Germany marks 25 years since the euphoric fall of the Berlin Wall Sunday with more than a million people expected to join tributes, festivities and an open-air party with freedom icons and rock stars.
Chancellor Angela Merkel leads commemorations for those killed trying to flee communist East Germany, ahead of a giant festival to celebrate the peaceful revolution that ended Europe's Cold War division on November 9, 1989.
Merkel, 60, who grew up under the repressive eastern regime, said in her weekly podcast Saturday that the reunified capital of Berlin had become "almost a symbol of Europe's unification after the Cold War".
"This city has written history," she said later at an event held at Berlin's modern art museum, the Neue Nationalgalerie. "The human urge for freedom cannot be subdued in the long run."
A highlight is expected to be the symbolic release of nearly 7,000 illuminated white balloons, pegged along a 15-kilometre (nine-mile) stretch of the Wall's former 155-kilometre path, around 1820 GMT.
The glowing orbs will begin floating into the night sky from the iconic Brandenburg Gate, the symbol of German unity, to the stirring strains of Beethoven's "Ode to Joy", the anthem of the European Union.
It is due to be watched by Merkel, the last Soviet leader, Mikhail Gorbachev, 83, former Polish president and freedom icon Lech Walesa, 71, as well as German head of state Joachim Gauck, 74, a former pastor and rights activist in the East, and Hungarian ex-premier Miklos Nemeth, 66.
Gorbachev warned Saturday that the world was on the "brink of a new Cold War", amid tensions between the West and Russia over Ukraine.
He complained of a "breakdown of trust" in recent months, adding: "Let us remember that there can be no security in Europe without German-Russian partnership."
Unlike events for the 20th anniversary, no visiting heads of state or government are due, with the organisation this time more grassroots.
Entertainment will range from the Berlin State Orchestra under the baton of Daniel Barenboim to a fireworks display and performances by East German rock band Silly and techno musician Paul Kalkbrenner.
British singer-songwriter Peter Gabriel will perform the Wall anthem "Heroes", which David Bowie recorded when he lived in then West Berlin.
Also on stage will be veteran German rock singer Udo Lindenberg, whose 1983 hit "Sonderzug nach Pankow" (Special train to Pankow) mocked East German leader Erich Honecker for denying him permission to perform.
- 'Oppressive feeling' -
More than a million visitors from Germany and abroad are expected to descend on Berlin over the weekend, tourism group Visit Berlin said.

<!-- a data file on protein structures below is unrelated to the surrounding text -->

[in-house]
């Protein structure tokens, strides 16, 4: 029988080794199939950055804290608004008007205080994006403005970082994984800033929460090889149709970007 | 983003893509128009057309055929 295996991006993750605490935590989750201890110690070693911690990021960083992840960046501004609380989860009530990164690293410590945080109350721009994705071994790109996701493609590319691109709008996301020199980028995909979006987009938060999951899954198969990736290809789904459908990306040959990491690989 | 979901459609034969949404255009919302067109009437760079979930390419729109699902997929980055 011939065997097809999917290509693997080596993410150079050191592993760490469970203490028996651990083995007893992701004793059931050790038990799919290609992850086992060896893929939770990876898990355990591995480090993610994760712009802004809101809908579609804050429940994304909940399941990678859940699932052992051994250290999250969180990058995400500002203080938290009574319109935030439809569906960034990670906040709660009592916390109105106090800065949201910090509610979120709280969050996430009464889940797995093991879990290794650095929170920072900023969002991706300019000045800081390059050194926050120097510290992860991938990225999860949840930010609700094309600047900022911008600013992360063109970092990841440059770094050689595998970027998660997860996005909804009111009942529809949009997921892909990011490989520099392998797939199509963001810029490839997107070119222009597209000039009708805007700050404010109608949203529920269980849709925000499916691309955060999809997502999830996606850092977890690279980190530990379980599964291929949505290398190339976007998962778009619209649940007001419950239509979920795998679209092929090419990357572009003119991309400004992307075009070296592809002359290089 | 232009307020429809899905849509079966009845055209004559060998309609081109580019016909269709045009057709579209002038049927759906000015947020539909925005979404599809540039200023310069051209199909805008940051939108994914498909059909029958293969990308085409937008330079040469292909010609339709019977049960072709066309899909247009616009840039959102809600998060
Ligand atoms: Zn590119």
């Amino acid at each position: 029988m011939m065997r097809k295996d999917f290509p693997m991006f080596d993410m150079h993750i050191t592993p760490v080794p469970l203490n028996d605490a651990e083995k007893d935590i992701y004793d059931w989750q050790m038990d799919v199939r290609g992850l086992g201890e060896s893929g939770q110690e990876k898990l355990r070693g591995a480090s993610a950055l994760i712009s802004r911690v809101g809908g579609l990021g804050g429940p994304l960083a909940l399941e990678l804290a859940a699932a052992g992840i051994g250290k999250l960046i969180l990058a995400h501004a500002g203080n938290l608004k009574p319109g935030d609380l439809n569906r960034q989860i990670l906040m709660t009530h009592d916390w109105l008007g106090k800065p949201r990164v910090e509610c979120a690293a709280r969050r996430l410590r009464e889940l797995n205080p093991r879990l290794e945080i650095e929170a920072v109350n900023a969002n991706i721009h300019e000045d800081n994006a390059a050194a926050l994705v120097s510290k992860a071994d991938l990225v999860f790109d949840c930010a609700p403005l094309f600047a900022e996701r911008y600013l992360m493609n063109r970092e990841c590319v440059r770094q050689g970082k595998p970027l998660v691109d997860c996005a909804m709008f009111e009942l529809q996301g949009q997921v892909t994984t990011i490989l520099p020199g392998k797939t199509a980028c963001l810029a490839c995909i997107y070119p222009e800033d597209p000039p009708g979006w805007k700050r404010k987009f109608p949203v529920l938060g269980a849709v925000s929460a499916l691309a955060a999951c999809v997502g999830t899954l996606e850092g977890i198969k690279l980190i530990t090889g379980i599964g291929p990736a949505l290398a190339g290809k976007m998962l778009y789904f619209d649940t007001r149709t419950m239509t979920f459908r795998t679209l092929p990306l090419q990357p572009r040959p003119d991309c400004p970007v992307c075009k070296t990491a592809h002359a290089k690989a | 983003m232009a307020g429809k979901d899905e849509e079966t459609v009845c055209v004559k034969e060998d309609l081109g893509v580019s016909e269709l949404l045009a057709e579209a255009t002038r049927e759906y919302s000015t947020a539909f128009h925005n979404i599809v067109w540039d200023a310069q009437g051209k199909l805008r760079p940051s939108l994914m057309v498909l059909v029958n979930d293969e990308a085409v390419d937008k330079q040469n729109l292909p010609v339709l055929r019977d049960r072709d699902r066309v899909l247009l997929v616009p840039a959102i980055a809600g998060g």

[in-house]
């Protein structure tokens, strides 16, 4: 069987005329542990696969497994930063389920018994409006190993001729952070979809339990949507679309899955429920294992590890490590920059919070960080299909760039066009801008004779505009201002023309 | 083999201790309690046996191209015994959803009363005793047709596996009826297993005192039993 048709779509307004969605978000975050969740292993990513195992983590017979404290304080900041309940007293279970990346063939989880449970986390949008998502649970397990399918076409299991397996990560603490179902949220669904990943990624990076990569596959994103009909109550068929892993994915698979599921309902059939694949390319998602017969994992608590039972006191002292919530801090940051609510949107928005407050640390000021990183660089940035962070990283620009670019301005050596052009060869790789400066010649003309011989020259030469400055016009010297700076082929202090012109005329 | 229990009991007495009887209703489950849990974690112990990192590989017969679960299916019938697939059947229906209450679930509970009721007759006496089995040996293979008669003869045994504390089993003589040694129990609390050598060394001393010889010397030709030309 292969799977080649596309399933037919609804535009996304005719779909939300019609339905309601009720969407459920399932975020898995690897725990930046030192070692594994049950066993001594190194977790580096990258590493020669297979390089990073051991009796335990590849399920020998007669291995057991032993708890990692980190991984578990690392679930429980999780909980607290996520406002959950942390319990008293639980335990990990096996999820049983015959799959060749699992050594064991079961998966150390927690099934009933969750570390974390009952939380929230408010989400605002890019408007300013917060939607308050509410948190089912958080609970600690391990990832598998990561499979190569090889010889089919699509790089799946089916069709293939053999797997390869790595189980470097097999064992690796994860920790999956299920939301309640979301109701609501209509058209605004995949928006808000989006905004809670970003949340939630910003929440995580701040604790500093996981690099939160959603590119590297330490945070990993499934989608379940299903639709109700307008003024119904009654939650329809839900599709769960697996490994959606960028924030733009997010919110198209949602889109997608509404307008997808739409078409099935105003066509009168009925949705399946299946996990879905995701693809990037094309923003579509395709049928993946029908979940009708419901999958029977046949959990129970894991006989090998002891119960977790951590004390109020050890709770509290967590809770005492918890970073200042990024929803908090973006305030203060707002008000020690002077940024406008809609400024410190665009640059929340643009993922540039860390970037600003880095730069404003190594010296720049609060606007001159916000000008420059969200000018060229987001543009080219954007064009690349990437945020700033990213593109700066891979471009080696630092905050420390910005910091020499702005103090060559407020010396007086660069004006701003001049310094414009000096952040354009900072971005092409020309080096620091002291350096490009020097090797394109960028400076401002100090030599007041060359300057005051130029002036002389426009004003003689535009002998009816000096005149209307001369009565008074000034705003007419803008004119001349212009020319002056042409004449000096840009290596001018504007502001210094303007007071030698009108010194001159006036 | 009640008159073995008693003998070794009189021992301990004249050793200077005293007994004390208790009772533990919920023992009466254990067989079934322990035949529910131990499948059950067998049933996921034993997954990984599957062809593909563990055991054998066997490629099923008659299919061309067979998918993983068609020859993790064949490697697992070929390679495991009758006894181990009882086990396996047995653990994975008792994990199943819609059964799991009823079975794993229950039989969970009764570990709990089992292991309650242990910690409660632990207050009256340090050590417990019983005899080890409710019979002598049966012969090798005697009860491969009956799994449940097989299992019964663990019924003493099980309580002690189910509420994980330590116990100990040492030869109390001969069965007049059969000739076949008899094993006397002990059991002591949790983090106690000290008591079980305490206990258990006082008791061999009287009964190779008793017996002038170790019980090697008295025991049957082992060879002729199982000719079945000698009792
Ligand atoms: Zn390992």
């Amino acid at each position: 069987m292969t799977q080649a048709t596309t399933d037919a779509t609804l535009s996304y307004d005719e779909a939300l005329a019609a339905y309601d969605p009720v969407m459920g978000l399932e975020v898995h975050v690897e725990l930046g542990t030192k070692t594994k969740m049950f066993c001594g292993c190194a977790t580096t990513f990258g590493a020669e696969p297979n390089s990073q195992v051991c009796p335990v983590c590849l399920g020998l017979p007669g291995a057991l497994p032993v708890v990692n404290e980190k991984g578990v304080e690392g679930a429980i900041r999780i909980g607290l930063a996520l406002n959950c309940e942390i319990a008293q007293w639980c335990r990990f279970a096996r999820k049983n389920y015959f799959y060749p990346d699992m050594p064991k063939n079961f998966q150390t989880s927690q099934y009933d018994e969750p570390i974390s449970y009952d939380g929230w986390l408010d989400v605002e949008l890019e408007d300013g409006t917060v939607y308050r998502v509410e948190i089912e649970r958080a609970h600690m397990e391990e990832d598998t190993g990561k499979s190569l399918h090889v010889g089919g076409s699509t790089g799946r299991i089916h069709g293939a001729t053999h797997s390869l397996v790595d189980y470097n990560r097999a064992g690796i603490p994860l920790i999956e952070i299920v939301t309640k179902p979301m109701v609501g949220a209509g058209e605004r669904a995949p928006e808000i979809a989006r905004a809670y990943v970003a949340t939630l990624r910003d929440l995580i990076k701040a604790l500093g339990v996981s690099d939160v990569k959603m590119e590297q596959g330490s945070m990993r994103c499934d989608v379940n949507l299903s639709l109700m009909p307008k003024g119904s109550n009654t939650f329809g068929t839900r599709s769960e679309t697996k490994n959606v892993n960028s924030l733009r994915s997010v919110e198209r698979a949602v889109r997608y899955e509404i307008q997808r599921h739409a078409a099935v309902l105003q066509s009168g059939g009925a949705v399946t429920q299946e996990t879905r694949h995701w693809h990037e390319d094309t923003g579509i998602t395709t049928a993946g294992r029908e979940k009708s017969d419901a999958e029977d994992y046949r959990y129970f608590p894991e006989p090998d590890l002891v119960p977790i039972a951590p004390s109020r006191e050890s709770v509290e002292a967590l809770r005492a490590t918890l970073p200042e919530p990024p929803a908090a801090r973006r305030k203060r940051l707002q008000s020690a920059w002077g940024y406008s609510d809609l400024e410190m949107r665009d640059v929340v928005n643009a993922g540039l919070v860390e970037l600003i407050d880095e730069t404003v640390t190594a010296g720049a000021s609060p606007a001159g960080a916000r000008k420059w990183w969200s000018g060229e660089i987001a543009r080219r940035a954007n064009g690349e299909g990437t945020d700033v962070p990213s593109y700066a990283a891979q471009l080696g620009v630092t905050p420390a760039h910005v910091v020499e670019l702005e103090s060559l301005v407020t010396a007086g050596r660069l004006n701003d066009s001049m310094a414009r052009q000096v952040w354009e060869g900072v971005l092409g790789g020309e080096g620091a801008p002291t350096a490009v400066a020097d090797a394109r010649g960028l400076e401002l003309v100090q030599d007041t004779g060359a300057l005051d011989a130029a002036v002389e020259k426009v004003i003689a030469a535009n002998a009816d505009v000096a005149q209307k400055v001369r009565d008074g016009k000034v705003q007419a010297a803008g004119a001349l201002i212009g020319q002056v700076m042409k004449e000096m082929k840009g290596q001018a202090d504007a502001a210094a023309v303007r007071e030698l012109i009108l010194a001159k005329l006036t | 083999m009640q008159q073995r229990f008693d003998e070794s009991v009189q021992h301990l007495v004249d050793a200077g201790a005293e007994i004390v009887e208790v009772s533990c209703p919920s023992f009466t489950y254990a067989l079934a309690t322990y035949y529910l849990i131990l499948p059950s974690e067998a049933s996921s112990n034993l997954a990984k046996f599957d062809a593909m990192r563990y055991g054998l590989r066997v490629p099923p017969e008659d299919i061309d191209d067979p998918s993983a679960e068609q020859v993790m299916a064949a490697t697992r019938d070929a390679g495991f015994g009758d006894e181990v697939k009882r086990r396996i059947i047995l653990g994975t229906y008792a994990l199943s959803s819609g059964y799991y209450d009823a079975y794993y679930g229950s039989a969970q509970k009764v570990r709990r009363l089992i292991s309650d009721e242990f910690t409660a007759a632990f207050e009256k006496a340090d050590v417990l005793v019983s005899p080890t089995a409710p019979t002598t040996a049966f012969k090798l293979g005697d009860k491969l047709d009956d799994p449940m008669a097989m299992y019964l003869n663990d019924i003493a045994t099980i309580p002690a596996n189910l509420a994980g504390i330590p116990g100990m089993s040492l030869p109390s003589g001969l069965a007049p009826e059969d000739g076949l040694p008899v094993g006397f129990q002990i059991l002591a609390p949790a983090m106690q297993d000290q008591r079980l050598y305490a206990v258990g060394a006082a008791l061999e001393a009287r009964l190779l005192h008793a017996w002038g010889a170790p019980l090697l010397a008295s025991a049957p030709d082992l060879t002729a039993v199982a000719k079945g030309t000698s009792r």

Many people have gathered at historic points along the Wall since Friday, watching video images of the "we are the people!" protests in 1989, admiring the balloon art installation or posing for photos in front of remnants of the Wall.
Others paused to read information boards about the grim reality of life during Berlin's 28-year division.
At Potsdamer Platz, once spliced in two by the detested Berlin Wall, student Florian Baschin, born the year after Germany's reunification on October 3, 1990, said imagining life behind a closed border was an "oppressive feeling".
Former easterner Ronny Kraft, 34, told AFP that the commemorations were of "great importance" for him because "the fall of the Wall marked my personal history".
At the Bornholmer Strasse border crossing where an East German guard made the snap decision on the night of November 9, 1989 to open the barrier, an elderly woman was reduced to tears, while parents explained to young children about the Wall.
Harald Jaeger, the guard who, overwhelmed by large crowds, finally gave the order to open the barrier in 1989, told AFP last week that he planned to attend Sunday's events.
Merkel on Sunday will also open a major exhibition on Bernauer Strasse, a street divided by the Wall that saw harrowing scenes of families and neighbours ripped apart when the Wall went up overnight.
The East German authorities built the Wall, which they called an "Anti-Fascist Protection Rampart", in August 1961 to halt a mass exodus to the West.
At least 389 people lost their lives trying to escape communist East Germany, according to an official toll, although victims groups put the figure much higher.